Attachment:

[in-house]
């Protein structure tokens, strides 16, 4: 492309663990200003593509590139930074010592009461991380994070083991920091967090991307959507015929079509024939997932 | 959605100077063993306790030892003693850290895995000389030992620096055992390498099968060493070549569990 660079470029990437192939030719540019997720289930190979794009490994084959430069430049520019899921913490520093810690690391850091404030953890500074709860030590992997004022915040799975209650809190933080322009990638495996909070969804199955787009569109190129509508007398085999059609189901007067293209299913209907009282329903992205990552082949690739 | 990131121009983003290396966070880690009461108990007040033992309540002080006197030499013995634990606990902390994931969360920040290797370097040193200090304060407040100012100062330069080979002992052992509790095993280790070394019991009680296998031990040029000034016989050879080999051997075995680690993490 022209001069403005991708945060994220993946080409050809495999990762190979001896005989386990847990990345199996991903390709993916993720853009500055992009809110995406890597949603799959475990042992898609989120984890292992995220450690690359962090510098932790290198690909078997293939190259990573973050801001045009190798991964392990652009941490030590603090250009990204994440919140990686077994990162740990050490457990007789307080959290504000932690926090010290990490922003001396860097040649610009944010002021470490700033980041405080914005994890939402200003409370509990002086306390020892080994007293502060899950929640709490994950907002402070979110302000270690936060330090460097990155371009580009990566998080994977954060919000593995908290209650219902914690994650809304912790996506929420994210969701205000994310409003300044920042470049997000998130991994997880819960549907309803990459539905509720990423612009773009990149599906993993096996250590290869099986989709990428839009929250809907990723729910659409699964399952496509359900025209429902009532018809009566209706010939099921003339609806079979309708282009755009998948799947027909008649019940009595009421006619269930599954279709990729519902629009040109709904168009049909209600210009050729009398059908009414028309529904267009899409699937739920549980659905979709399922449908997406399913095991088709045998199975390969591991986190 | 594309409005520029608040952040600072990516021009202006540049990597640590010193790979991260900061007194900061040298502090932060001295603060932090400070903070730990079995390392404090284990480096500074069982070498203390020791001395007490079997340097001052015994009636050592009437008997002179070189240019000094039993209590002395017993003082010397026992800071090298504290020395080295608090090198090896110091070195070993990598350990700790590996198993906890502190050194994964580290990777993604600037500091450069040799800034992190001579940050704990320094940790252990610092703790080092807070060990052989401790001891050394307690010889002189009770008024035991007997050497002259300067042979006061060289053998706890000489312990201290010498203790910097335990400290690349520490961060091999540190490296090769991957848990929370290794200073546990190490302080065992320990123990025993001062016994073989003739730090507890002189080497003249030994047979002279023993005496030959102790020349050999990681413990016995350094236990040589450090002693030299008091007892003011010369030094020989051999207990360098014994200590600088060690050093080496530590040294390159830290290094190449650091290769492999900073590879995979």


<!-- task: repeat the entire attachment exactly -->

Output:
[in-house]
């Protein structure tokens, strides 16, 4: 492309663990200003593509590139930074010592009461991380994070083991920091967090991307959507015929079509024939997932 | 959605100077063993306790030892003693850290895995000389030992620096055992390498099968060493070549569990 660079470029990437192939030719540019997720289930190979794009490994084959430069430049520019899921913490520093810690690391850091404030953890500074709860030590992997004022915040799975209650809190933080322009990638495996909070969804199955787009569109190129509508007398085999059609189901007067293209299913209907009282329903992205990552082949690739 | 990131121009983003290396966070880690009461108990007040033992309540002080006197030499013995634990606990902390994931969360920040290797370097040193200090304060407040100012100062330069080979002992052992509790095993280790070394019991009680296998031990040029000034016989050879080999051997075995680690993490 022209001069403005991708945060994220993946080409050809495999990762190979001896005989386990847990990345199996991903390709993916993720853009500055992009809110995406890597949603799959475990042992898609989120984890292992995220450690690359962090510098932790290198690909078997293939190259990573973050801001045009190798991964392990652009941490030590603090250009990204994440919140990686077994990162740990050490457990007789307080959290504000932690926090010290990490922003001396860097040649610009944010002021470490700033980041405080914005994890939402200003409370509990002086306390020892080994007293502060899950929640709490994950907002402070979110302000270690936060330090460097990155371009580009990566998080994977954060919000593995908290209650219902914690994650809304912790996506929420994210969701205000994310409003300044920042470049997000998130991994997880819960549907309803990459539905509720990423612009773009990149599906993993096996250590290869099986989709990428839009929250809907990723729910659409699964399952496509359900025209429902009532018809009566209706010939099921003339609806079979309708282009755009998948799947027909008649019940009595009421006619269930599954279709990729519902629009040109709904168009049909209600210009050729009398059908009414028309529904267009899409699937739920549980659905979709399922449908997406399913095991088709045998199975390969591991986190 | 594309409005520029608040952040600072990516021009202006540049990597640590010193790979991260900061007194900061040298502090932060001295603060932090400070903070730990079995390392404090284990480096500074069982070498203390020791001395007490079997340097001052015994009636050592009437008997002179070189240019000094039993209590002395017993003082010397026992800071090298504290020395080295608090090198090896110091070195070993990598350990700790590996198993906890502190050194994964580290990777993604600037500091450069040799800034992190001579940050704990320094940790252990610092703790080092807070060990052989401790001891050394307690010889002189009770008024035991007997050497002259300067042979006061060289053998706890000489312990201290010498203790910097335990400290690349520490961060091999540190490296090769991957848990929370290794200073546990190490302080065992320990123990025993001062016994073989003739730090507890002189080497003249030994047979002279023993005496030959102790020349050999990681413990016995350094236990040589450090002693030299008091007892003011010369030094020989051999207990360098014994200590600088060690050093080496530590040294390159830290290094190449650091290769492999900073590879995979």